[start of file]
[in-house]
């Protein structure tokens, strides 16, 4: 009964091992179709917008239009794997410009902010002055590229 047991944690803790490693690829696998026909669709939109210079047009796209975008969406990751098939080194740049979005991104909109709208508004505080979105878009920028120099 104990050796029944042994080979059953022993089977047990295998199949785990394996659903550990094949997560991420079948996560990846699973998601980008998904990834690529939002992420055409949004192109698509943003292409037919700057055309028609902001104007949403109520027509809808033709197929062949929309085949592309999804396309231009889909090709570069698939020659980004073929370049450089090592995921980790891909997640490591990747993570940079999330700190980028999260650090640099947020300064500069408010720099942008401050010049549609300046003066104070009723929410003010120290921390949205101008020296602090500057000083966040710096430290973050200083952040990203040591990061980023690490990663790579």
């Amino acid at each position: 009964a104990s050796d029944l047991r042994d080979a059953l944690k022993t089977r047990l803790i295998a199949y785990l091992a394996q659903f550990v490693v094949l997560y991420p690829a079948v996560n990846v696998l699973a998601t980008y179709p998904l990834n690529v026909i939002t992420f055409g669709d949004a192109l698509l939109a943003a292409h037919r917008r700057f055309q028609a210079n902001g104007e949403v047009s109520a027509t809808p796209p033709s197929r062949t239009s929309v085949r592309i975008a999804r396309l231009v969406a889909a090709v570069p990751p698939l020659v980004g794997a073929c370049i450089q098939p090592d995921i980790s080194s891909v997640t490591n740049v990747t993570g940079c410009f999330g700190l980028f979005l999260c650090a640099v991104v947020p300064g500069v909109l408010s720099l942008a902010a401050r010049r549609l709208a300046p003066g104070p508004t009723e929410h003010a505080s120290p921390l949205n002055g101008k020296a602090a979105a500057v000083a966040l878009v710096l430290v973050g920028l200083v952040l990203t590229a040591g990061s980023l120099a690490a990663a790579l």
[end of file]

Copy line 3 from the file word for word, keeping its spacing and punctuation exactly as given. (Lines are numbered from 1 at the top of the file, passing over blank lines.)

């Amino acid at each position: 009964a104990s050796d029944l047991r042994d080979a059953l944690k022993t089977r047990l803790i295998a199949y785990l091992a394996q659903f550990v490693v094949l997560y991420p690829a079948v996560n990846v696998l699973a998601t980008y179709p998904l990834n690529v026909i939002t992420f055409g669709d949004a192109l698509l939109a943003a292409h037919r917008r700057f055309q028609a210079n902001g104007e949403v047009s109520a027509t809808p796209p033709s197929r062949t239009s929309v085949r592309i975008a999804r396309l231009v969406a889909a090709v570069p990751p698939l020659v980004g794997a073929c370049i450089q098939p090592d995921i980790s080194s891909v997640t490591n740049v990747t993570g940079c410009f999330g700190l980028f979005l999260c650090a640099v991104v947020p300064g500069v909109l408010s720099l942008a902010a401050r010049r549609l709208a300046p003066g104070p508004t009723e929410h003010a505080s120290p921390l949205n002055g101008k020296a602090a979105a500057v000083a966040l878009v710096l430290v973050g920028l200083v952040l990203t590229a040591g990061s980023l120099a690490a990663a790579l």